The

The relation that stands now be devised, a good understanding and tween us, gives you a right, if I union may be insured amonget may lo speak, to my unmended respectable men of all ranks and sentiments; and I willingly sub- descriptions, who agree in the mit every defeat to your censure, main principles of liberty, alrather than be supposed to use ma- though there may be shades of difpagement and art, or to consult ference, in fmaller points, or in what is conformable to personal or matters not calling for immediate party confiderations, instead of that difeuliod. Indeed, you will find which unbridled truth (according it true wisdom, and a very ha to my conception of it) requires of nourable policy, to ftrengthen the me. What farther steps may be in cause of your country with every contemplation towards obtaining honest aid that can be obtained, the laudable object of our wishes, No public cause was ever carried I do not know: but it is not pro- by divided efforts. in. bable that what has lately aritenTill I have the honour of moetwill facken the zeal of those who ing you in the exercise of the great bave already stepped forward in and refpe&table function of choosing the business. With that idea upon your representatives, I beg leave my mind, it is impoflible for me to Subscribe myself, Gentlemen, to conclude without exprefling an with perferespect, and a rememcarnest wish, that whatever is brance of all your kindness, thought of may be pursued with Your most obliged, .. that true spirit of firmness and and faithful humble servant, moderation, which belongs to the I ni G. SAVILLE. cause of justice; and, above all, that by every means that can be Newcaftle upon Tync, Sept. 5, 1780.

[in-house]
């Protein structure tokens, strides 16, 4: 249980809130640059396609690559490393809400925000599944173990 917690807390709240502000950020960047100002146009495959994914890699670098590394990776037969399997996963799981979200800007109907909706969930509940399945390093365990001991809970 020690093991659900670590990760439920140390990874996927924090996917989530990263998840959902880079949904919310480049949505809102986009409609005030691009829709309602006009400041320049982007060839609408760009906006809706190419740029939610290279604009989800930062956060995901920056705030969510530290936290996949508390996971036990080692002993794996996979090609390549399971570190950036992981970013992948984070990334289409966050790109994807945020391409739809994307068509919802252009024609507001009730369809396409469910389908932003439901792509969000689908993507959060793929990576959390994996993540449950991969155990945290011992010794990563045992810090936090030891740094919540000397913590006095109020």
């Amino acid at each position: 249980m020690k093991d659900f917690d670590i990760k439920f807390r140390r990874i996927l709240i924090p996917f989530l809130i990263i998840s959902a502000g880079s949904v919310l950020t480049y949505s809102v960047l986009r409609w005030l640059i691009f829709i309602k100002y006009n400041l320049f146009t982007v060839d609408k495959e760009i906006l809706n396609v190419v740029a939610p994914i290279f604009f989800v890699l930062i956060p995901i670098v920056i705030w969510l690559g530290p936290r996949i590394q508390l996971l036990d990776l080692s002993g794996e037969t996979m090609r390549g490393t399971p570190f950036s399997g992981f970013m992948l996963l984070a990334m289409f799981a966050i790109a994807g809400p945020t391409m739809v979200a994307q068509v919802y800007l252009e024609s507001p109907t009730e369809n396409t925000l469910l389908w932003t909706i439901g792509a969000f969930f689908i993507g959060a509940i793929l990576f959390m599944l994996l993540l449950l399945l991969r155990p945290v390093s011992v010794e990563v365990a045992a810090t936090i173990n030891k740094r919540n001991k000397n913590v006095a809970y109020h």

CHA.

CHARACTERS.

Moore.

Cbaracter and Manners of the Vene- ted to us by the pencils of Paul

tians. from a View of Society Veronese and Titian. The women and Manners in Italy, by Dr. are of a fine style of countenance,

with, expressive features, and a kin

of a rich carnation. They dress TAM very sensible, that it re- their hair in a fanciful manner, Iquires a longer residence at which becomes them very much. Venice, and better opportunities They are of an easy address, and than I have had, to enable me to have no averfion to cultivating an give a character of the Venecians. acquaintance with thole ftrangers But were I to form an idea of them who are presented to them by their from what I have seen, I should relations, or have been properly paint them as a lively ingenious recommended. people, extravagantly fond of pub- Strangers are under less restraint lic amusements, wi'h an uncom. here, in many particulars, tin mon relish for humour, and yet the native inhabitants. I have more attached to the real enjoy known fome, who, after having ments of life, than to thole which tried post of the capitals of Eudepend on olteotation, and pro. rupe, have preferred to live at Ve. ceed from vanity.